Girls’ Generation 1979

Girls' Generation 1979

Think “The Wonder Years,” but set in Daegu, Korea in the late ’70s. That’s pretty much a way to describe “Girls’ Generation 1979” – a coming-of-age dramedy that gives us a peek into the life of Jung Hee (WJSN’s Bona), who experiences the sweetness and pain of love and heartbreak for the first time. Joining her is a colorful set of characters, including the Seoulite Hye-Joo (Chae Soo Jin), a beauty-and-brains kind of girl who has just moved in to the city with her father; Dong Moon (Seo Young Joo), a charming nerd who has fallen for Jung Hee; Son Jin (Yeo Hoi Hyeon), who’s the epitome of Mr. Perfect to Jung Hee; and Young Choon (CNBLUE’s Lee Jonghyun), a hard-working young man who takes odd jobs to support himself and his little sister.

Light-hearted and endearing, “Girls’ Generation 1979” treats audiences to a delightful blast from the past, complete with nostalgic costumes, backdrops, references, and background music (The Carpenters, anyone?) that scream ’70s.

Because This Is My  First Life

Because This Is My First Life

What happens when two oddballs decide living together as a fake married couple? Laughter and angst ensue, apparently. Stoic mobile app designer Se Hee (Lee Min Ki) and homeless scriptwriter Ji Ho (Jung So Min) thought marrying each other would be the answer to their personal crises. One has an exorbitant house loan to pay, while the other is finding an ideal place to stay. Living together under a tenancy contract should be easy, they reckon, after all, they’re not in love with each other – or are they?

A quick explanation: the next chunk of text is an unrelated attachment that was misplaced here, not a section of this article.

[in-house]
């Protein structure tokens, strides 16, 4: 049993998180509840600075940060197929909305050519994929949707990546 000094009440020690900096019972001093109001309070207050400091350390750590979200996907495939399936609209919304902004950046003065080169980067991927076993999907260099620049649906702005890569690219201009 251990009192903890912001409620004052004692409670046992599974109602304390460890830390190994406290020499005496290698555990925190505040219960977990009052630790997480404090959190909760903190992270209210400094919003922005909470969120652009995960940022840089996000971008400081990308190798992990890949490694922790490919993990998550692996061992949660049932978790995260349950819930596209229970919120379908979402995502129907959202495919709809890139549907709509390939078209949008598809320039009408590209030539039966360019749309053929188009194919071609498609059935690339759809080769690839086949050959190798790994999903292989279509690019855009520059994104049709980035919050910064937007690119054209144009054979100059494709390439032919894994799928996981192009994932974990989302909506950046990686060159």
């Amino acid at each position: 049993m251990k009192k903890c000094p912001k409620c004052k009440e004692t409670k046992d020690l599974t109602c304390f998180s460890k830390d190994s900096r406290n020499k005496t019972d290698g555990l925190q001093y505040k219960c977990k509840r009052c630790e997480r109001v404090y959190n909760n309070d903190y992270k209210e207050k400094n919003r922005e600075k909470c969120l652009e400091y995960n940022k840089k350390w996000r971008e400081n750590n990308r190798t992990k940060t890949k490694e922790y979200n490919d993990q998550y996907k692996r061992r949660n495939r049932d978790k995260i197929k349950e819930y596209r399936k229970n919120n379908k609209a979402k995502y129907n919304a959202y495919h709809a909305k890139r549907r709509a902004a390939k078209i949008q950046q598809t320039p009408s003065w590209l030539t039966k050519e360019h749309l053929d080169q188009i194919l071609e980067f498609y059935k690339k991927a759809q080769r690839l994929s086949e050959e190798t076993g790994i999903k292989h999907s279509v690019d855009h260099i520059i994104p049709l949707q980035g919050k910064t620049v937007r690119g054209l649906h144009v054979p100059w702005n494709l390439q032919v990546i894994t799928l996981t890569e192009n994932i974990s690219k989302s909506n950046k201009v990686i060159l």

Joined by an equally colorful set of characters like the smart and sassy Sooji (Esom), romantic CEO Sang Goo (Park Byung Eun), manipulative girlfriend Ho Rang (Kim Ga Eun), and aspiring businessman Won Seok (Kim Min Seok), Se Hee and Ji Ho start to realize that they are finally entering a chapter in their 30s with more than what they bargained for.

It’s not everyday you come across a K-Drama that’s so beautifully written, it would be impossible for you to drop it. That’s “Because This Is My First Life.” Replete with quotes to live by, moments that strike a chord, and fearless takes on various aspects of life, it carefully weaves the contrasting personalities of realistic characters with realistic issues, bringing forth the ultimate slice-of-life story that’s not only for those struggling in their 30s, but for anybody who watches it. Really, do yourself a favor and check out this show. You can thank me later.

Written by Krew member Andy Flores

Beyond Borders, Peaceful Voyage; ASEAN-ROK Collaborative Painting

ASEAN-Korea artists and 80 volunteers with a goal of showcasing the friendship between the ASEAN and Korea gathered together to paint a 35 x 27.5-meter mural in the heart of Bonifacio Global City, Taguig City.

This project titled, ‘Beyond Borders: The Graffiti Art Project’, is one of the featured street art in Bonifacio Global City’s BGC Arts Center Festival 2017.

The partnership between Korean Cultural Center in the Philippines, National Commission for Culture and Arts and Bonifacio Art Foundation Inc. lead to the creation of this mural titled ‘Beyond Borders, Peaceful Voyage.’  

Features

To keep it traditional yet pop, a Korean Chaekgado, one of the traditional paintings during the Joseon dynasty, is the main feature of the painting. Inside are symbols and popular sites of ASEAN countries who participated in this project. These objects symbolize the friendship, diplomacy and cultural exchange across borders, united through a form of art. Aside from that, it’s also in time for the recent ASEAN conference held in the Philippines.

‘Beyond Borders, Peaceful Voyage.’  

Champions of Passion: Soulful Feats of Art